Article Sep 30, 2016

Out of Bounds: The Incompatibility of Transgenderism and Sports

I love watching my sons play baseball in our backyard. The competition is lively, and sometimes leads to heated disagreements about rules between an eight-year old, a six-year old, and a four-year old. Typically, when such disagreements surface, I, the father, am called in for consultation. And, more often than not, the disagreement is rooted in a misunderstanding or violation of the rules. Rules, the predetermined, absolute, objective standards that govern the play of a particular sport, are essential to the game. Without objectivity, there is no sport; only exercise or chaos.

The objectivism that is foundational to the concept of sports, however, is being undermined by the emotivism of the transgender movement. “Emotivism,” as defined by ethicist Louis P. Pojman, “holds that moral judgments do not have truth value but are expressions of one’s attitude.” The result, as Pojman notes, is that these “judgments express one’s feelings and help them to persuade others to act as they desire.” The reality described by Pojman is precisely what is happening as transgender people move from an argument for personal definition of gender to an argument for public validation in the world of sports. Emotivism’s move from “one’s attitude” to “persuasion” is clear in the case of transgenderism and sports. The goal is no longer self-determination, but rather, societal affirmation.

To one degree, utilizing sports to validate one’s self-defined gender makes sense, given the fact that athletic competition clearly demonstrates the physiological differences between the male and female. If a biological male identifies as a female, then one of the ways to “prove” he is a female is to put himself in scenarios that allow comparison. (This also shows up in the recent gender-specific bathroom controversies.) The argument is not really about one’s self-definition. It is about that self-definition being forced upon others for acceptance. If a man who identifies as a woman prefers to tee off from the red tees at the golf course or use an undersized basketball at his house, no one is really all that concerned. Yet, when recreation becomes competition, the acceptance of objective norms and standards are necessary. When the transgender movement attempts to commandeer athletics as a mechanism of public persuasion, the narrative of the individual athlete’s self-identification necessarily dies. Sports are not about self-expression, but instead, communal, competitive activity governed by predetermined, objective rules. Thus, wielding sports as a tool for public validation is a self-defeating proposition. The subjective self-identification of transgenderism cannot co-exist with the concepts of objectivism, integrity, and justice, which are fundamental to sports.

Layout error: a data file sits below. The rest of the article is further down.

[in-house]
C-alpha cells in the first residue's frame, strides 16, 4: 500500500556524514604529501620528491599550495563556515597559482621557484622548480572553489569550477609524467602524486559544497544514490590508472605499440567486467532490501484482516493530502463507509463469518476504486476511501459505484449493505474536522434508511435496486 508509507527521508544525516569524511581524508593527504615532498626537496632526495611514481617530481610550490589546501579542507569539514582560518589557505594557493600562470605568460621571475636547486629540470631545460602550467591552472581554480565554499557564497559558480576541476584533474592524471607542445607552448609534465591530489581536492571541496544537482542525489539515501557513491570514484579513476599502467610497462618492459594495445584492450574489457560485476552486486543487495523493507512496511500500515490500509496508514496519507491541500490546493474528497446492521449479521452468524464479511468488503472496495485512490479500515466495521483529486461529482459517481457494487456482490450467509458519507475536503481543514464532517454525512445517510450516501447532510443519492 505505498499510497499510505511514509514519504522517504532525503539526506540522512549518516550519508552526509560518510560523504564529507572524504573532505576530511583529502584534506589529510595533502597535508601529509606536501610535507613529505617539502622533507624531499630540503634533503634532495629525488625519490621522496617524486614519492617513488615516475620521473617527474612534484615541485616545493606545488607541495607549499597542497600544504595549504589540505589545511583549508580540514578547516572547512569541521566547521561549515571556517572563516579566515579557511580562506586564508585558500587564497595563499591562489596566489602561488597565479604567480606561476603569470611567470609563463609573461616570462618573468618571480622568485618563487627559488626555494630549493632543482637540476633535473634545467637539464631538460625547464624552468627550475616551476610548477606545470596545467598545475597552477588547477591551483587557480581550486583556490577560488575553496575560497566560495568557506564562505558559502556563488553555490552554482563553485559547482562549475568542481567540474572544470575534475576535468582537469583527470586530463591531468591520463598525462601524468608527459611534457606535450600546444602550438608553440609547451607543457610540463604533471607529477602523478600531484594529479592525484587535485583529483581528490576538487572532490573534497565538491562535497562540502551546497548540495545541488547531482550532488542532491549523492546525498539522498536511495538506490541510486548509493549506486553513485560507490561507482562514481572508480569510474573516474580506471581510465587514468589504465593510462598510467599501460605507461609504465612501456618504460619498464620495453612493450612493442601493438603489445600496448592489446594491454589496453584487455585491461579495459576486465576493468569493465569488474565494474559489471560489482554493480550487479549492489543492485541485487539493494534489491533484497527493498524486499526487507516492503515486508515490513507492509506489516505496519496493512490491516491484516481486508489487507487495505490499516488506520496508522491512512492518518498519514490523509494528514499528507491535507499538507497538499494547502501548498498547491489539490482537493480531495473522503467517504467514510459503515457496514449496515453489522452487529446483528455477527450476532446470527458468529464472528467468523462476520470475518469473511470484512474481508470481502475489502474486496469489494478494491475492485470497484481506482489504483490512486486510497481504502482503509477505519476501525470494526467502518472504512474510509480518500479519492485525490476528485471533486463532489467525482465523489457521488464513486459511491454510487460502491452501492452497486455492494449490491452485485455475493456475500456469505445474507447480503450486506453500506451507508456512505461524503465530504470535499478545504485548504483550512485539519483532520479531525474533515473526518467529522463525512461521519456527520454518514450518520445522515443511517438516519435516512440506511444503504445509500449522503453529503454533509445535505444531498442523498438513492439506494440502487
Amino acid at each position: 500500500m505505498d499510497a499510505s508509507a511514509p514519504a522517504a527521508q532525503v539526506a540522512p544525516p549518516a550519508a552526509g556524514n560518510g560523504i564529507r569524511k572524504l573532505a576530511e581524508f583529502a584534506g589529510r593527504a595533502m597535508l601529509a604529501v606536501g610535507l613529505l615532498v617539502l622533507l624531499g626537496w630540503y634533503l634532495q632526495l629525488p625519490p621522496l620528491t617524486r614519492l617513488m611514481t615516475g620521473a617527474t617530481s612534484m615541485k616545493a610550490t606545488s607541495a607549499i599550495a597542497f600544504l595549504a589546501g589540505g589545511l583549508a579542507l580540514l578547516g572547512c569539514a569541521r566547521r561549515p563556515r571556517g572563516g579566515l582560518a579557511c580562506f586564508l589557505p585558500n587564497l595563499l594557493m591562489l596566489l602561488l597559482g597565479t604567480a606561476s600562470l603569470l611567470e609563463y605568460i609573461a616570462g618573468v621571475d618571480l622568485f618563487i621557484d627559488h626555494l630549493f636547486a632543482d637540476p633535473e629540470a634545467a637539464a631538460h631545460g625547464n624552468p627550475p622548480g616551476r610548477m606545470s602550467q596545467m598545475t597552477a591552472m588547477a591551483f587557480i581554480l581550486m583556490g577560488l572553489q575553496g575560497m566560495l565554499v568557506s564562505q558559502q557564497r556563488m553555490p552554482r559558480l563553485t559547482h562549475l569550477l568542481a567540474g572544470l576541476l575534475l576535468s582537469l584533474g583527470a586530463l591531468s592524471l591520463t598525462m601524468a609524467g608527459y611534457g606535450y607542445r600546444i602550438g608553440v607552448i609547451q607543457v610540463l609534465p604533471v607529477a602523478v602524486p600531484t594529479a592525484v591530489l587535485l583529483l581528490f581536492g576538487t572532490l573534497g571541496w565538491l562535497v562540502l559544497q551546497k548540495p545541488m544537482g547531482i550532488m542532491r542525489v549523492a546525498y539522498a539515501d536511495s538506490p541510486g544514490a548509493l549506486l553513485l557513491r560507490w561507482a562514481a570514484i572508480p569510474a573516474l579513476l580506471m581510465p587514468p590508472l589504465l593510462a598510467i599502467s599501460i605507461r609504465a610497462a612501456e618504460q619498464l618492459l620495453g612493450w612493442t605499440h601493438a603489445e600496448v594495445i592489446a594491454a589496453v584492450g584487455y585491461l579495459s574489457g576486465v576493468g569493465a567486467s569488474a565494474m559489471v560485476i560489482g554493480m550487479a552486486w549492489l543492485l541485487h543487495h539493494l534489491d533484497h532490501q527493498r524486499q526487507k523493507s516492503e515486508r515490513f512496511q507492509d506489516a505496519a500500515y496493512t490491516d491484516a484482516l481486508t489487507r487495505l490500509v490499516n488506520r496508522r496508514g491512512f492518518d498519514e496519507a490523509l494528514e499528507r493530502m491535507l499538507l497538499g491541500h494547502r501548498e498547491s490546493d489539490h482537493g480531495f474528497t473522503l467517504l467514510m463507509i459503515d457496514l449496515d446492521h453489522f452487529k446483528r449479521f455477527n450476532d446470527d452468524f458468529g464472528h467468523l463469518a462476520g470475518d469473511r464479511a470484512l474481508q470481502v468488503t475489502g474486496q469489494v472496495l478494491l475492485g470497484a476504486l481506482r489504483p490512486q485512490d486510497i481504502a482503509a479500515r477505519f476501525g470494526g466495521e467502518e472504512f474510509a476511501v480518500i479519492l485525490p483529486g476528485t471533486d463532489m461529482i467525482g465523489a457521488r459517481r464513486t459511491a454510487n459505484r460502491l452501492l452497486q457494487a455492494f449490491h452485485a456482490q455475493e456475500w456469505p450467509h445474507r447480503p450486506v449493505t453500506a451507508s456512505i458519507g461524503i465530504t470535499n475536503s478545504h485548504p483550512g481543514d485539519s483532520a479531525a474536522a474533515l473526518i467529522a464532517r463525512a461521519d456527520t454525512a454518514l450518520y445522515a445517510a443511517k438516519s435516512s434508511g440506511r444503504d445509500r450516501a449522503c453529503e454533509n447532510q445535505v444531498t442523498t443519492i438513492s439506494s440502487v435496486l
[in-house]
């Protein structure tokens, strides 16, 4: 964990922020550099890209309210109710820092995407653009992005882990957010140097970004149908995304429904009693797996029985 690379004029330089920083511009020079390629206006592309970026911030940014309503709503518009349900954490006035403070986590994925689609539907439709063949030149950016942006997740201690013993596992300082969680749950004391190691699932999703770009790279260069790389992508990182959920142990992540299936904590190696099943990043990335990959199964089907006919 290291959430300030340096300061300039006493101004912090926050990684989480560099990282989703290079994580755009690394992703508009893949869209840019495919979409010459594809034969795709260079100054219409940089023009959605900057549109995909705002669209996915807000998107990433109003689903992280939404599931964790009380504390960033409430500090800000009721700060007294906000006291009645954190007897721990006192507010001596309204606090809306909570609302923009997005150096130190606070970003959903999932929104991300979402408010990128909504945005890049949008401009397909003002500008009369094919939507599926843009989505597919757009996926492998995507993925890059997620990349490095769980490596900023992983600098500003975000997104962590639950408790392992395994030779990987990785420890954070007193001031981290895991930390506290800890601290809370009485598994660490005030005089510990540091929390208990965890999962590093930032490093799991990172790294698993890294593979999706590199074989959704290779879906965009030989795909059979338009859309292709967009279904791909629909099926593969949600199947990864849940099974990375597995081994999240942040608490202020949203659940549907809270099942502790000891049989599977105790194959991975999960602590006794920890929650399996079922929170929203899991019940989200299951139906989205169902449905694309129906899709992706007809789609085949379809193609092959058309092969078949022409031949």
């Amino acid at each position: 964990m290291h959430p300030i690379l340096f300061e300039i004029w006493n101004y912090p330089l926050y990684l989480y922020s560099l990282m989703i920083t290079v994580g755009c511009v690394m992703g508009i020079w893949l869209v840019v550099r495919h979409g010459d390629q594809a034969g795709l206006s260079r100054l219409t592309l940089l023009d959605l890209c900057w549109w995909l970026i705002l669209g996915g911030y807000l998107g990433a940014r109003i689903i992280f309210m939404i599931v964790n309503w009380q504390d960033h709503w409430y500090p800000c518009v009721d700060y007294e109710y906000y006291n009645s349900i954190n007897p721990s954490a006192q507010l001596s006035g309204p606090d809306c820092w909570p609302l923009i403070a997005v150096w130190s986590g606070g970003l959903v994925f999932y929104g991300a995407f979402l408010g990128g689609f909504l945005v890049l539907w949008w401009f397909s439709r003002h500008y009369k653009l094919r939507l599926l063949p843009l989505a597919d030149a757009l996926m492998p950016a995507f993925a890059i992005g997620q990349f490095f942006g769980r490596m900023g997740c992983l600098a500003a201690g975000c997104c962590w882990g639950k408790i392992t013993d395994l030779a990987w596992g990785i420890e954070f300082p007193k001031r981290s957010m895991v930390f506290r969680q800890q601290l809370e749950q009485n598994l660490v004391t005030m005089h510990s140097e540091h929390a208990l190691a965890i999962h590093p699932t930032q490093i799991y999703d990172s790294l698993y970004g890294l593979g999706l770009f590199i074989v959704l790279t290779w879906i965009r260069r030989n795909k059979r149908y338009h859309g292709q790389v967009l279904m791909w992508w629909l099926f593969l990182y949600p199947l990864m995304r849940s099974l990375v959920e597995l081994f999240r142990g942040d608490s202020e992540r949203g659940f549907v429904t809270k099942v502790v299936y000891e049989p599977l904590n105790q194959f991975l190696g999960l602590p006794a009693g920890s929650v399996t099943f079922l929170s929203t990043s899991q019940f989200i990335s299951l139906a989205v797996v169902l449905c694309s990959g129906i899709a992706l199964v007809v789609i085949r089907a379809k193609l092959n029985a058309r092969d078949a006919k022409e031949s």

As a Christian who believes that God created male and female in His image and revealed how the matters of gender are to be understood biologically, psychologically, and sociologically, I perceive significant problems with transgenderism. Yet, even an unbeliever should be able to judge the implications of the transgenderism worldview as untenable. The loser of this debate is not just the woman who is forced to accept as true her male competitor’s self- identity as a female, it not simply the women who for decades have been helped by Title IX provisions, but also and most importantly, the foundation of truth itself. It is the height of moral insanity to believe that athletic participants can determine their own gender, force others to acknowledge that gender, and then participate in a sport as if objectivity existed. Or to put it in the form of question, if something as fundamental as gender can be self-determined in sports, why can’t the very rules and standards of those sports be “self-determined” as well? Who has the authority to draw such lines? Ultimately, the transgender movement cannot answer such questions with any degree of ideological consistency. Its worldview is fundamentally opposed to an objective reality that transcends personal expression. Make no mistake, this is an “either/or” decision. It is impossible to embrace the worldview of transgenderism without undermining the foundational principles that govern sports.

Casey B. Hough
Casey B. Hough is pastor of First Baptist Church of Camden, Arkansas, and a PhD student at New Orleans Baptist Theological Seminary.

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